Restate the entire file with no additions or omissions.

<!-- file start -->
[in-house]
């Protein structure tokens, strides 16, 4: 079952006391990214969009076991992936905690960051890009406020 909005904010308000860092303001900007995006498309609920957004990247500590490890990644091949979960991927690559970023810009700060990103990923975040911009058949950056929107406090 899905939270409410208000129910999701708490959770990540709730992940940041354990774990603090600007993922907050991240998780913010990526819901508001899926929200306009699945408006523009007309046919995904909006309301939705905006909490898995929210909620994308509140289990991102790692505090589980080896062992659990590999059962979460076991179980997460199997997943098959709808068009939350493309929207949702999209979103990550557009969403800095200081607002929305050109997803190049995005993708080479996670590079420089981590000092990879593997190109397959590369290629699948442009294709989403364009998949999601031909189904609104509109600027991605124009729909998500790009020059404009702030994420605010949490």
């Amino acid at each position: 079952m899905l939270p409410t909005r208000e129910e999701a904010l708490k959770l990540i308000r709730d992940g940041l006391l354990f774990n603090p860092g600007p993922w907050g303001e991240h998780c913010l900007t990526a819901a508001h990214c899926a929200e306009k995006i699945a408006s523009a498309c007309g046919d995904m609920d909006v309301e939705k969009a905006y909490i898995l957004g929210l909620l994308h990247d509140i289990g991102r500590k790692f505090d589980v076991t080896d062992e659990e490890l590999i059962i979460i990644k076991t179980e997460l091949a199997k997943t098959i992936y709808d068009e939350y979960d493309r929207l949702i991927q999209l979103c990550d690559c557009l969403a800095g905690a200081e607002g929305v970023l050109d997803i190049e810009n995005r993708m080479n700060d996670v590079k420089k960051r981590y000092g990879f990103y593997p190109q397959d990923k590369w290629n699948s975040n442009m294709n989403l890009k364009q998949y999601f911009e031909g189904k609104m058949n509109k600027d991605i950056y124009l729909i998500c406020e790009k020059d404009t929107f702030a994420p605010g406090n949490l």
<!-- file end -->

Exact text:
[in-house]
């Protein structure tokens, strides 16, 4: 079952006391990214969009076991992936905690960051890009406020 909005904010308000860092303001900007995006498309609920957004990247500590490890990644091949979960991927690559970023810009700060990103990923975040911009058949950056929107406090 899905939270409410208000129910999701708490959770990540709730992940940041354990774990603090600007993922907050991240998780913010990526819901508001899926929200306009699945408006523009007309046919995904909006309301939705905006909490898995929210909620994308509140289990991102790692505090589980080896062992659990590999059962979460076991179980997460199997997943098959709808068009939350493309929207949702999209979103990550557009969403800095200081607002929305050109997803190049995005993708080479996670590079420089981590000092990879593997190109397959590369290629699948442009294709989403364009998949999601031909189904609104509109600027991605124009729909998500790009020059404009702030994420605010949490």
């Amino acid at each position: 079952m899905l939270p409410t909005r208000e129910e999701a904010l708490k959770l990540i308000r709730d992940g940041l006391l354990f774990n603090p860092g600007p993922w907050g303001e991240h998780c913010l900007t990526a819901a508001h990214c899926a929200e306009k995006i699945a408006s523009a498309c007309g046919d995904m609920d909006v309301e939705k969009a905006y909490i898995l957004g929210l909620l994308h990247d509140i289990g991102r500590k790692f505090d589980v076991t080896d062992e659990e490890l590999i059962i979460i990644k076991t179980e997460l091949a199997k997943t098959i992936y709808d068009e939350y979960d493309r929207l949702i991927q999209l979103c990550d690559c557009l969403a800095g905690a200081e607002g929305v970023l050109d997803i190049e810009n995005r993708m080479n700060d996670v590079k420089k960051r981590y000092g990879f990103y593997p190109q397959d990923k590369w290629n699948s975040n442009m294709n989403l890009k364009q998949y999601f911009e031909g189904k609104m058949n509109k600027d991605i950056y124009l729909i998500c406020e790009k020059d404009t929107f702030a994420p605010g406090n949490l």